countries race ahead with compelling content and sharing. The two biggest challenges that are
stopping people to fully realize the benefit of the Internet are our third-world broadband and
copyright cartels.
A director of a futures-oriented program based at the Georgia Institute of Technology wrote, "The
increasing assertion of intellectual property rights is a major barrier to innovation.
Andrew Bridges, a partner and Internet law litigator and policy analyst at Fenwick & West LLP,
wrote, "Governments and powerful incumbent-business groups will seek to limit the power of
individuals that arises from new technologies and communications platforms, because they fear
that power as a threat to established interests The most significant challenges are the increasing
efforts by certain business, political, and government sectors to isolate individuals, to fragment
groups, to repress speech and publications, to stifle innovation, and to treat as property all
knowledge and information.
Luis Hestres, a graduate research assistant at American University, responded, The
technological architectures of corporate online intermediaries are increasingly all that govern what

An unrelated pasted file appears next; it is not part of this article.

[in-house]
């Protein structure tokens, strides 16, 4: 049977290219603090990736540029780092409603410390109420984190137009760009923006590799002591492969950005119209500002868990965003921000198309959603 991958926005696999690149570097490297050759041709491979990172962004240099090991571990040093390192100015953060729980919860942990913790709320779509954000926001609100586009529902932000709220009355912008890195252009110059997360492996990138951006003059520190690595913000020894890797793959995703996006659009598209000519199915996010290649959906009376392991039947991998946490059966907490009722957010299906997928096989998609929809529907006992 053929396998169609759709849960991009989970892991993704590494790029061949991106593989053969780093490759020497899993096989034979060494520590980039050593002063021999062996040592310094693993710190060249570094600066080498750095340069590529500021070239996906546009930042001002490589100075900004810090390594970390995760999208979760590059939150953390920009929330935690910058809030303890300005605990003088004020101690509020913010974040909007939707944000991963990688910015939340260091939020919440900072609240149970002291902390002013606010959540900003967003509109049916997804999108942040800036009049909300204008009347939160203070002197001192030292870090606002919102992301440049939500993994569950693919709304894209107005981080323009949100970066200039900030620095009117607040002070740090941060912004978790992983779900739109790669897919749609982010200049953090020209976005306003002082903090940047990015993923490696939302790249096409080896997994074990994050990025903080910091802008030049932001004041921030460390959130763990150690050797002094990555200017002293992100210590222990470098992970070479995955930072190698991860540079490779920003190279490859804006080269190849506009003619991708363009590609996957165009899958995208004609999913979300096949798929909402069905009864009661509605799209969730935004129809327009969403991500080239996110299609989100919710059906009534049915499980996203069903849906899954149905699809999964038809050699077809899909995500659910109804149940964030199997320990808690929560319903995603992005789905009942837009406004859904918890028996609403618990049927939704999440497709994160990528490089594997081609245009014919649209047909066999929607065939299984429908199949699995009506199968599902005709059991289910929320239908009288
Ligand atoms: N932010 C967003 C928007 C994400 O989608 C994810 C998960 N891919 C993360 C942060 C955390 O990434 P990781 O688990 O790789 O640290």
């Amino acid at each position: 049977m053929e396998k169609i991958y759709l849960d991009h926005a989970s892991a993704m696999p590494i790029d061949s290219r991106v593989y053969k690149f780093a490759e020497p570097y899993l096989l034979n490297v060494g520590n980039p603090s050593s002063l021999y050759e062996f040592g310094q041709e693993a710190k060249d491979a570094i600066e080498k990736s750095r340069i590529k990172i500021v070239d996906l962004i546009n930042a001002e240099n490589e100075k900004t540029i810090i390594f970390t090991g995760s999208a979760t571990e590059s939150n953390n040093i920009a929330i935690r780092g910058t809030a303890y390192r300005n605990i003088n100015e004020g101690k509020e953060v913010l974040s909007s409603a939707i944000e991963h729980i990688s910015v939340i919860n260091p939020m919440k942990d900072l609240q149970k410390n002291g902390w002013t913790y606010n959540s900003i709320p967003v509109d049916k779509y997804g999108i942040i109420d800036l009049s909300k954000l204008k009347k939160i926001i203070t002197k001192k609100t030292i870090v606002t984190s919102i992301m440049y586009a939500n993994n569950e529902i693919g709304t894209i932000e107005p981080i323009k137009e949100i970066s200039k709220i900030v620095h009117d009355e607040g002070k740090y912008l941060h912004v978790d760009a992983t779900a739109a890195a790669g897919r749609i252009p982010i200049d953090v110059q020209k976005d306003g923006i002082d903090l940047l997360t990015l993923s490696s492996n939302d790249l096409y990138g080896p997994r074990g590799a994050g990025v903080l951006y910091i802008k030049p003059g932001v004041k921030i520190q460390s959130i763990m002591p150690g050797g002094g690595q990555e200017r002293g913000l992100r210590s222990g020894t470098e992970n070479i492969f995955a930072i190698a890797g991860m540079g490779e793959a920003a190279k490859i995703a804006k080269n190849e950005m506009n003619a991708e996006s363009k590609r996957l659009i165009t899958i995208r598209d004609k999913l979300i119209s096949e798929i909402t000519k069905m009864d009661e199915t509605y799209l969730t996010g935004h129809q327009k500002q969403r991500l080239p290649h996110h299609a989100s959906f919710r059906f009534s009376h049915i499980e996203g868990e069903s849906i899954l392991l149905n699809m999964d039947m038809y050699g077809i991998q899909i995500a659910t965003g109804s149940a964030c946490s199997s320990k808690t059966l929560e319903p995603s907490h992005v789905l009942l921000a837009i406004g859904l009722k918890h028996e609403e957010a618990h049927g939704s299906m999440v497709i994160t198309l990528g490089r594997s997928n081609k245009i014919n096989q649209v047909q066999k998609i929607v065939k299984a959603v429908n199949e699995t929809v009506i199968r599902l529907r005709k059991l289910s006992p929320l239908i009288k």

sort of content users can post online. These reflect the interests of corporations and do not
necessarily align with the best interests of a vibrant online public sphere.
Linda Rogers, the founder of Music Island in Second Life and grant writer for Arts for Children
and Youth in Toronto, wrote, People are not worried enough. Governments and copyright
organizations are fighting hard to restrict the flow of information and content. While I don't
believe they will ultimately be successful in pulling the plug on connectivity, they will likely have
made it harder for the average citizen unless there is increased fight-back. So far I don't see that
happening. People's fear of spying by governments may stop them from using the Internet for
political and social organizing.
Elizabeth Albrycht, a senior lecturer in marketing and communications at the Paris School of
Business, responded, Right now the knowledge of the 20th century is essentially barred from use
online, which is scandalous. Revisions in IP law must occur, and if they don't, people will
essentially take this into their own hands and share at will.
A self-employed consultant focusing on Internet policy and technology and longtime IETF leader
responded, We are headed into a really nasty period for accessibility of digital materials more
than a few years old. Peoples current prevailing optimism on those subjects is likely to turn out to
be part of the problem.
Tim Bray, an active participant in the Internet Engineering Task Force and technology industry